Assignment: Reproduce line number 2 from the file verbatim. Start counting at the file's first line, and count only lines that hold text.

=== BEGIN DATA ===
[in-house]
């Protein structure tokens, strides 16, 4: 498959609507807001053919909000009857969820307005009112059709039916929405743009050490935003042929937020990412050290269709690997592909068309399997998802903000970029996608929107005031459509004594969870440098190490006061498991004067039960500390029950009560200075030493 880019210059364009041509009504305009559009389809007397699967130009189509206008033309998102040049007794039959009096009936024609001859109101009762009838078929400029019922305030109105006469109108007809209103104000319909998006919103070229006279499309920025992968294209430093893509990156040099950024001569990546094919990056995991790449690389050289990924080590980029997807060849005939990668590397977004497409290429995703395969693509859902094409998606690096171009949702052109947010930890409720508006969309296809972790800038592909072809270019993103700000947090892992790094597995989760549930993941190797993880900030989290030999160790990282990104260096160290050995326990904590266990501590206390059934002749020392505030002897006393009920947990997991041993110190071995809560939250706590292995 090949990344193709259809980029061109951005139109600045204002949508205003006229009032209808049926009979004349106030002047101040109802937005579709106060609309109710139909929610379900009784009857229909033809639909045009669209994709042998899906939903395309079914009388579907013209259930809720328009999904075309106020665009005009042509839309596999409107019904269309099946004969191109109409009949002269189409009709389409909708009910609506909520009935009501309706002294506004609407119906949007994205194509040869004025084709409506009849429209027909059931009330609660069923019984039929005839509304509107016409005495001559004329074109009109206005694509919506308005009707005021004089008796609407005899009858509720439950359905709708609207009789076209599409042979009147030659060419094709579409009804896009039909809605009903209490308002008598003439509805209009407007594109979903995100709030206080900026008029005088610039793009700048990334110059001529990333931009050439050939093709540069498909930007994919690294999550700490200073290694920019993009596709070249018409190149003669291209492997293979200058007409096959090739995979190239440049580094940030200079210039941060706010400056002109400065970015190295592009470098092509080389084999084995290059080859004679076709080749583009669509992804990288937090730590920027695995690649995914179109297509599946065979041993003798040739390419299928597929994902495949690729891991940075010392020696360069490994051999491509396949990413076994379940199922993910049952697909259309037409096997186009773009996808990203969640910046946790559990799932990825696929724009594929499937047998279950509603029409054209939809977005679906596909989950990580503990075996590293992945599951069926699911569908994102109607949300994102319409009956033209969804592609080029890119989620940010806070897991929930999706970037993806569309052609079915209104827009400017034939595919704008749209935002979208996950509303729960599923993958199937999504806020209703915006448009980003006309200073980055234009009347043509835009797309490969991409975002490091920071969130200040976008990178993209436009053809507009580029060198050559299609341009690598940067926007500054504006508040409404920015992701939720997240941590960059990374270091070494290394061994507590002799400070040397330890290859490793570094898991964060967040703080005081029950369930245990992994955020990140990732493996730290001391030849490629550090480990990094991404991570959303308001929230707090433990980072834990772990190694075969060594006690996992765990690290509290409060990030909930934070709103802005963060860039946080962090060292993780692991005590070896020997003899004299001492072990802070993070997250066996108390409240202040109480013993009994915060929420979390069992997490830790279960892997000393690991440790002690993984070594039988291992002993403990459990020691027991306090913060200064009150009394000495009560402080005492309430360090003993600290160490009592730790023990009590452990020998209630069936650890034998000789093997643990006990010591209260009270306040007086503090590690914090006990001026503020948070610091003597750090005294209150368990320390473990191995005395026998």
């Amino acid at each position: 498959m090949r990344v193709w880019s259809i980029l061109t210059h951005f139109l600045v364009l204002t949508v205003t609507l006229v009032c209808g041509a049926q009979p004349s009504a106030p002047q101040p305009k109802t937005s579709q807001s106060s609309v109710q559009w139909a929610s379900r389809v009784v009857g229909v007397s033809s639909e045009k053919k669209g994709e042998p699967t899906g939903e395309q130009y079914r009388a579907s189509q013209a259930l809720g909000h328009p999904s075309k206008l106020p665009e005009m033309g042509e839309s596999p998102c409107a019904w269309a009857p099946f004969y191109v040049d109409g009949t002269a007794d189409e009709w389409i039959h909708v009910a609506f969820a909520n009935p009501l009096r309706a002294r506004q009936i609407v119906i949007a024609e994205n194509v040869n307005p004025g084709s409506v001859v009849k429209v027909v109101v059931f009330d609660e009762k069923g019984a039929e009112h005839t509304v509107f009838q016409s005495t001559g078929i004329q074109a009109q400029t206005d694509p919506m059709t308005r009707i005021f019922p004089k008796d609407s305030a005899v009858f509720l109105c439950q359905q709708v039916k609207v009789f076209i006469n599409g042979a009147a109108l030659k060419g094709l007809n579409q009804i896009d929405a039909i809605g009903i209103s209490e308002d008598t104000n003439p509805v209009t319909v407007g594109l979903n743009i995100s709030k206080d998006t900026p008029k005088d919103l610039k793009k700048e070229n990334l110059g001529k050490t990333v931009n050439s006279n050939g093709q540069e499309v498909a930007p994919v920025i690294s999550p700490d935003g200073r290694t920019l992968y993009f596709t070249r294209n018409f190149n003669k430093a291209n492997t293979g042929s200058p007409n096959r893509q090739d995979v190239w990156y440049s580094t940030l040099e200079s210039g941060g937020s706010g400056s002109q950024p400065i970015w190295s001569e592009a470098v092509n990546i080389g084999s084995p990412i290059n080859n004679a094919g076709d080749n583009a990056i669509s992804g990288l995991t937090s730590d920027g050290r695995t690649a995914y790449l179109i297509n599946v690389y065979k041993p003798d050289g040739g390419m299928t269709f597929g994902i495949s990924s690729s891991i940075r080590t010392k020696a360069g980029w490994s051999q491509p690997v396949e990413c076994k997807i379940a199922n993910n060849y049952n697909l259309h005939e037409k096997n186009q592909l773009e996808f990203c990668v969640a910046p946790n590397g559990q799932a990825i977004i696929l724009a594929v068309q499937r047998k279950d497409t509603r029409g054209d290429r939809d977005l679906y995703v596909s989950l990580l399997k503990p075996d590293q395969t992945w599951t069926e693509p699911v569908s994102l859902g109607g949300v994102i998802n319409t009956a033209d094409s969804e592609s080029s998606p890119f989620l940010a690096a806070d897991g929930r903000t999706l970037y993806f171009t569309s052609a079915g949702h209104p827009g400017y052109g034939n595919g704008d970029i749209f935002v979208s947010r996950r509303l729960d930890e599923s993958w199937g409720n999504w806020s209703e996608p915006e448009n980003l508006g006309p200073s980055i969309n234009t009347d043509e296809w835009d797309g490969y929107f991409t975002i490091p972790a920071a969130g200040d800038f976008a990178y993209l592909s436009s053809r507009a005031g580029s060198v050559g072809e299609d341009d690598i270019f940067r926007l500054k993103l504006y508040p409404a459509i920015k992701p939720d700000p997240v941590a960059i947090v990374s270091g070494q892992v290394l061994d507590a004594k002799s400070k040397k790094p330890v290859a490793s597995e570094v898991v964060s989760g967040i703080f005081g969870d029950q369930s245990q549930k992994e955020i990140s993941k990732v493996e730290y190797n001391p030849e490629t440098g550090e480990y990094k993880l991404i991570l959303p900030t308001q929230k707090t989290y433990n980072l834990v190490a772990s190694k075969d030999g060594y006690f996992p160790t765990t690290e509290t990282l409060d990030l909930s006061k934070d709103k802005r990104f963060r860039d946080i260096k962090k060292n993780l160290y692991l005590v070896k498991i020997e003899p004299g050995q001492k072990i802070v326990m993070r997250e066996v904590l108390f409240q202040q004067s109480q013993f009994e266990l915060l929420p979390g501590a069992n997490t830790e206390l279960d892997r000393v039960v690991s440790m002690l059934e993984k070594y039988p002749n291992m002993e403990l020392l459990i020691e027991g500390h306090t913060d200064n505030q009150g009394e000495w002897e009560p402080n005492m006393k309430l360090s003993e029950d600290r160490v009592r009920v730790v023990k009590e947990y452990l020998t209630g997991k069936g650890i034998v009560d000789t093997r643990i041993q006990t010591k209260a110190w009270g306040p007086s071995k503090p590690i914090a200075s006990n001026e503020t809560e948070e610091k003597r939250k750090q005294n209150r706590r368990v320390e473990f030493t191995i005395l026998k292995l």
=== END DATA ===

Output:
């Protein structure tokens, strides 16, 4: 498959609507807001053919909000009857969820307005009112059709039916929405743009050490935003042929937020990412050290269709690997592909068309399997998802903000970029996608929107005031459509004594969870440098190490006061498991004067039960500390029950009560200075030493 880019210059364009041509009504305009559009389809007397699967130009189509206008033309998102040049007794039959009096009936024609001859109101009762009838078929400029019922305030109105006469109108007809209103104000319909998006919103070229006279499309920025992968294209430093893509990156040099950024001569990546094919990056995991790449690389050289990924080590980029997807060849005939990668590397977004497409290429995703395969693509859902094409998606690096171009949702052109947010930890409720508006969309296809972790800038592909072809270019993103700000947090892992790094597995989760549930993941190797993880900030989290030999160790990282990104260096160290050995326990904590266990501590206390059934002749020392505030002897006393009920947990997991041993110190071995809560939250706590292995 090949990344193709259809980029061109951005139109600045204002949508205003006229009032209808049926009979004349106030002047101040109802937005579709106060609309109710139909929610379900009784009857229909033809639909045009669209994709042998899906939903395309079914009388579907013209259930809720328009999904075309106020665009005009042509839309596999409107019904269309099946004969191109109409009949002269189409009709389409909708009910609506909520009935009501309706002294506004609407119906949007994205194509040869004025084709409506009849429209027909059931009330609660069923019984039929005839509304509107016409005495001559004329074109009109206005694509919506308005009707005021004089008796609407005899009858509720439950359905709708609207009789076209599409042979009147030659060419094709579409009804896009039909809605009903209490308002008598003439509805209009407007594109979903995100709030206080900026008029005088610039793009700048990334110059001529990333931009050439050939093709540069498909930007994919690294999550700490200073290694920019993009596709070249018409190149003669291209492997293979200058007409096959090739995979190239440049580094940030200079210039941060706010400056002109400065970015190295592009470098092509080389084999084995290059080859004679076709080749583009669509992804990288937090730590920027695995690649995914179109297509599946065979041993003798040739390419299928597929994902495949690729891991940075010392020696360069490994051999491509396949990413076994379940199922993910049952697909259309037409096997186009773009996808990203969640910046946790559990799932990825696929724009594929499937047998279950509603029409054209939809977005679906596909989950990580503990075996590293992945599951069926699911569908994102109607949300994102319409009956033209969804592609080029890119989620940010806070897991929930999706970037993806569309052609079915209104827009400017034939595919704008749209935002979208996950509303729960599923993958199937999504806020209703915006448009980003006309200073980055234009009347043509835009797309490969991409975002490091920071969130200040976008990178993209436009053809507009580029060198050559299609341009690598940067926007500054504006508040409404920015992701939720997240941590960059990374270091070494290394061994507590002799400070040397330890290859490793570094898991964060967040703080005081029950369930245990992994955020990140990732493996730290001391030849490629550090480990990094991404991570959303308001929230707090433990980072834990772990190694075969060594006690996992765990690290509290409060990030909930934070709103802005963060860039946080962090060292993780692991005590070896020997003899004299001492072990802070993070997250066996108390409240202040109480013993009994915060929420979390069992997490830790279960892997000393690991440790002690993984070594039988291992002993403990459990020691027991306090913060200064009150009394000495009560402080005492309430360090003993600290160490009592730790023990009590452990020998209630069936650890034998000789093997643990006990010591209260009270306040007086503090590690914090006990001026503020948070610091003597750090005294209150368990320390473990191995005395026998």